If you are anything like me, you likely spent much of last week glued to your television. As much as I knew Donald Trump was a liar, had ignored conventional norms and undermined governmental institutions, excoriated those whom he perceived as disloyal, and was not respected by most who had worked with him, I never would have guessed that he would incite an insurrection on the Capitol of the United States. Yet we all watched it on national television.
There is no doubt that what we saw was an insurrection, nor any doubt that Trump incited it. What can be done to hold Trump accountable has yet to be determined. Reasonable people agree that accountability is necessary but disagree on how.
What is interesting is the extent to which others were complicit in what happened. All those legislators who agreed with his “big lie,” that he actually won the November 3rd election, or that he lost it because it was rigged. All November, much of December, even until the Congressional debates on the evening of January 6th, legislators who know better insisted that the will of the people should be overturned by Congress. By lying to their constituents, all those legislators can be seen to have encouraged those who attended on January 6th in their mistaken belief that attending Congress on that date could lead to Trump’s continuing in office. What consequences these enablers will face is unclear. I hope, as Mitt Romney said, that by choosing the wrong side, they will be forever branded in history for their attack on American democracy. We’ll see.
What is also fascinating is the extent to which social media companies have recognized that they too could be complicit in what happened. It’s clear that the internet has been replete with posts encouraging disinformation, violence, the use of force and of weapons to keep Trump in office. That Facebook, YouTube, Instagram, and Twitter have banned Trump from their sites sends an important message. That Apple, Goggle, and Amazon have removed Parler, an alternate extreme right internet site, from their app stores is a good sign. Presumably, the internet will no longer be available to any groups or individuals violating corporate standards. Internet access to millions upon millions of readers is novel in history. The political consequences of disinformation, using violent language, and encouraging violence on modern technology has now become apparent, and social media companies have been made aware of their responsibilities. The rest of us need to understand the issue and decide where we stand.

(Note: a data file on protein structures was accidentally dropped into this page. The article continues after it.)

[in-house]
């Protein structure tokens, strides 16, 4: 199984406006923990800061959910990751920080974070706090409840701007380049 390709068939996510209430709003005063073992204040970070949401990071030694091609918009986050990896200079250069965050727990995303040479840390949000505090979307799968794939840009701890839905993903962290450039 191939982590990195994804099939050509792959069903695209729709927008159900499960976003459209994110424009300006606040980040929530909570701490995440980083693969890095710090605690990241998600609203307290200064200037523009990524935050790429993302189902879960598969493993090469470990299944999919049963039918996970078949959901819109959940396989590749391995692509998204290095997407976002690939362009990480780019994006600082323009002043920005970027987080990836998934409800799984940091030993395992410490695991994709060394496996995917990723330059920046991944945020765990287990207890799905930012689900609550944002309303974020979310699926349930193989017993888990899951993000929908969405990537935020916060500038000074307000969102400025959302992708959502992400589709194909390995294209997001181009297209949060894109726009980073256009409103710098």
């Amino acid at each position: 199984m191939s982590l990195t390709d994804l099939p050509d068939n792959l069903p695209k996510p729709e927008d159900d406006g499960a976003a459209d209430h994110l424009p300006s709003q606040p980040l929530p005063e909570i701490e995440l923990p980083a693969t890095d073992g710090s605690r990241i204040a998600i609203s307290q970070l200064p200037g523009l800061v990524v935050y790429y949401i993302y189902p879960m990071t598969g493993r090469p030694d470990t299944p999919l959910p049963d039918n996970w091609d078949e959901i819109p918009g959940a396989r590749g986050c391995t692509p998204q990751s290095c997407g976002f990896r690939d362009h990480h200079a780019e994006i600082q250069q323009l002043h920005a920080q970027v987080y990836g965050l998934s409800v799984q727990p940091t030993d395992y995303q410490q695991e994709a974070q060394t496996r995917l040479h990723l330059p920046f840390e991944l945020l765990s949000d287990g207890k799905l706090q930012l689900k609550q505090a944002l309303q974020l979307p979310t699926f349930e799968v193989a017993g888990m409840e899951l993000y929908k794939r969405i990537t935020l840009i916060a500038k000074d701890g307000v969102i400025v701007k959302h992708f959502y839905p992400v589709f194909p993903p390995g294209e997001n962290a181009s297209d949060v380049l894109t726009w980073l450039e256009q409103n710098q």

Anyone watching on Wednesday will have been struck by the clear security lapse which occurred. That the Capitol police were overwhelmed was apparent early in the afternoon. But where were the Washington, DC police? The FBI? The National Guard? Everyone knew that Trump could influence those marching in his name. He chose not to do so. His tweets to the crowd only encouraged them to continue. The chief of police for Washington, DC said that there was no intelligence that would have alerted them to the need for greater advance security. Given the plethora of internet communications about the event in advance, that can’t be true. There were also reports that the mayor of Washington, DC had asked for National Guard assistance before the event. That request was apparently ignored. National Guard troops were available in Maryland, Virginia, and in DC itself but the federal government official responsible for giving them authorization to assist was AWOL. Clearly, a full investigation of the security lapse will be held and further culpability on the part of those responsible will be established.
The difference between security on this occasion and on other occasions, when black Americans were protesting, could not have been more clear. It is not hyperbole to say that everyone watching had a visceral personal experience of the racism which permeates law enforcement in the United States.
It has already been said that January 6th will be known as “a day of infamy” in American history. In my lifetime, it seems analogous to the assassination of President Kennedy, the Watergate scandal, and 9/11. We are still in the middle of it and don’t know how it will ultimately play out. It gives us much to think about. If nothing else, it teaches us the fragility of democracy and how we must always be alert to how our words and actions affect our polity.
***** Note that streaming of Messiah/Complex (post of December 31st 2020) has been extended to January 31st. It’s worth making a special effort to see it. *****